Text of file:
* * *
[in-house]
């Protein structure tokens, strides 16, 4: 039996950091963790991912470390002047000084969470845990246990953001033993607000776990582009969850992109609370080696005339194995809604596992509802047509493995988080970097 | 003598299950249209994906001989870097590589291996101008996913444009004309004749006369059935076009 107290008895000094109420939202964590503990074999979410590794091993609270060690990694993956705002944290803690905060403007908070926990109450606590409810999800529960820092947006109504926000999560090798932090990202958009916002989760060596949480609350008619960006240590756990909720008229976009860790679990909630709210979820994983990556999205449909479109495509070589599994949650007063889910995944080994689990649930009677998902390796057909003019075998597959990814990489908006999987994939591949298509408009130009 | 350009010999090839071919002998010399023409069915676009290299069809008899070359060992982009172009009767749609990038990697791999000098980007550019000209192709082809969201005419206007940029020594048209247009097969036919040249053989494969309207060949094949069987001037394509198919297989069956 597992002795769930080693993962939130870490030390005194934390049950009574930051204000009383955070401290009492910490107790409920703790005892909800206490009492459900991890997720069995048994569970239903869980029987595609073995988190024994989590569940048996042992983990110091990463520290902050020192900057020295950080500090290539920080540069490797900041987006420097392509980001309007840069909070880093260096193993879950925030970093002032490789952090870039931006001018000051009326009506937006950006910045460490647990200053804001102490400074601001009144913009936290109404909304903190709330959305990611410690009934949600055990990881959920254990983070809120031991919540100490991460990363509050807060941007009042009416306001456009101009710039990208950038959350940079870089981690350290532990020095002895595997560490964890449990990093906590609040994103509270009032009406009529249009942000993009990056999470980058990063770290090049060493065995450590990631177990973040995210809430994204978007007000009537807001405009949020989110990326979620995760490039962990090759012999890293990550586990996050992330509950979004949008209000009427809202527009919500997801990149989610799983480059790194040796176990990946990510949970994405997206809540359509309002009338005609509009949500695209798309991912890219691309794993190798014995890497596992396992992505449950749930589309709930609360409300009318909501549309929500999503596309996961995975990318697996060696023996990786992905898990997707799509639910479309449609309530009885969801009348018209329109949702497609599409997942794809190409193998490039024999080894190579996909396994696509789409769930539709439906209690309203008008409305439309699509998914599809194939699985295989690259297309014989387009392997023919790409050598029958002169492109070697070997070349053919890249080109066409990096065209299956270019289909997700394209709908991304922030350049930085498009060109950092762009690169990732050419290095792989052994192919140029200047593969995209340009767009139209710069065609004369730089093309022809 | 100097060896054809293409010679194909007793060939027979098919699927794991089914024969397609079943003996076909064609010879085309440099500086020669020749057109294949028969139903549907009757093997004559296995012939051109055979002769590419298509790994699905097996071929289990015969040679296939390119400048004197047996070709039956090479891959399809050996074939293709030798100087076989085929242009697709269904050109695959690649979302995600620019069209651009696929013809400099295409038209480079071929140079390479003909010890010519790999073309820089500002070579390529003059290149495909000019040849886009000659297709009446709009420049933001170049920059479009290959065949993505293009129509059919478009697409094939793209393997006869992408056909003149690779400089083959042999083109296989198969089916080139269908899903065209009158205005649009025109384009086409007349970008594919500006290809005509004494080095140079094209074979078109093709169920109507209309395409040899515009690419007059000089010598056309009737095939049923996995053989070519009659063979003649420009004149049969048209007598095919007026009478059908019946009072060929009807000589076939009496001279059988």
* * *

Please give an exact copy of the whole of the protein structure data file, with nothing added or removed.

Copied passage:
[in-house]
């Protein structure tokens, strides 16, 4: 039996950091963790991912470390002047000084969470845990246990953001033993607000776990582009969850992109609370080696005339194995809604596992509802047509493995988080970097 | 003598299950249209994906001989870097590589291996101008996913444009004309004749006369059935076009 107290008895000094109420939202964590503990074999979410590794091993609270060690990694993956705002944290803690905060403007908070926990109450606590409810999800529960820092947006109504926000999560090798932090990202958009916002989760060596949480609350008619960006240590756990909720008229976009860790679990909630709210979820994983990556999205449909479109495509070589599994949650007063889910995944080994689990649930009677998902390796057909003019075998597959990814990489908006999987994939591949298509408009130009 | 350009010999090839071919002998010399023409069915676009290299069809008899070359060992982009172009009767749609990038990697791999000098980007550019000209192709082809969201005419206007940029020594048209247009097969036919040249053989494969309207060949094949069987001037394509198919297989069956 597992002795769930080693993962939130870490030390005194934390049950009574930051204000009383955070401290009492910490107790409920703790005892909800206490009492459900991890997720069995048994569970239903869980029987595609073995988190024994989590569940048996042992983990110091990463520290902050020192900057020295950080500090290539920080540069490797900041987006420097392509980001309007840069909070880093260096193993879950925030970093002032490789952090870039931006001018000051009326009506937006950006910045460490647990200053804001102490400074601001009144913009936290109404909304903190709330959305990611410690009934949600055990990881959920254990983070809120031991919540100490991460990363509050807060941007009042009416306001456009101009710039990208950038959350940079870089981690350290532990020095002895595997560490964890449990990093906590609040994103509270009032009406009529249009942000993009990056999470980058990063770290090049060493065995450590990631177990973040995210809430994204978007007000009537807001405009949020989110990326979620995760490039962990090759012999890293990550586990996050992330509950979004949008209000009427809202527009919500997801990149989610799983480059790194040796176990990946990510949970994405997206809540359509309002009338005609509009949500695209798309991912890219691309794993190798014995890497596992396992992505449950749930589309709930609360409300009318909501549309929500999503596309996961995975990318697996060696023996990786992905898990997707799509639910479309449609309530009885969801009348018209329109949702497609599409997942794809190409193998490039024999080894190579996909396994696509789409769930539709439906209690309203008008409305439309699509998914599809194939699985295989690259297309014989387009392997023919790409050598029958002169492109070697070997070349053919890249080109066409990096065209299956270019289909997700394209709908991304922030350049930085498009060109950092762009690169990732050419290095792989052994192919140029200047593969995209340009767009139209710069065609004369730089093309022809 | 100097060896054809293409010679194909007793060939027979098919699927794991089914024969397609079943003996076909064609010879085309440099500086020669020749057109294949028969139903549907009757093997004559296995012939051109055979002769590419298509790994699905097996071929289990015969040679296939390119400048004197047996070709039956090479891959399809050996074939293709030798100087076989085929242009697709269904050109695959690649979302995600620019069209651009696929013809400099295409038209480079071929140079390479003909010890010519790999073309820089500002070579390529003059290149495909000019040849886009000659297709009446709009420049933001170049920059479009290959065949993505293009129509059919478009697409094939793209393997006869992408056909003149690779400089083959042999083109296989198969089916080139269908899903065209009158205005649009025109384009086409007349970008594919500006290809005509004494080095140079094209074979078109093709169920109507209309395409040899515009690419007059000089010598056309009737095939049923996995053989070519009659063979003649420009004149049969048209007598095919007026009478059908019946009072060929009807000589076939009496001279059988």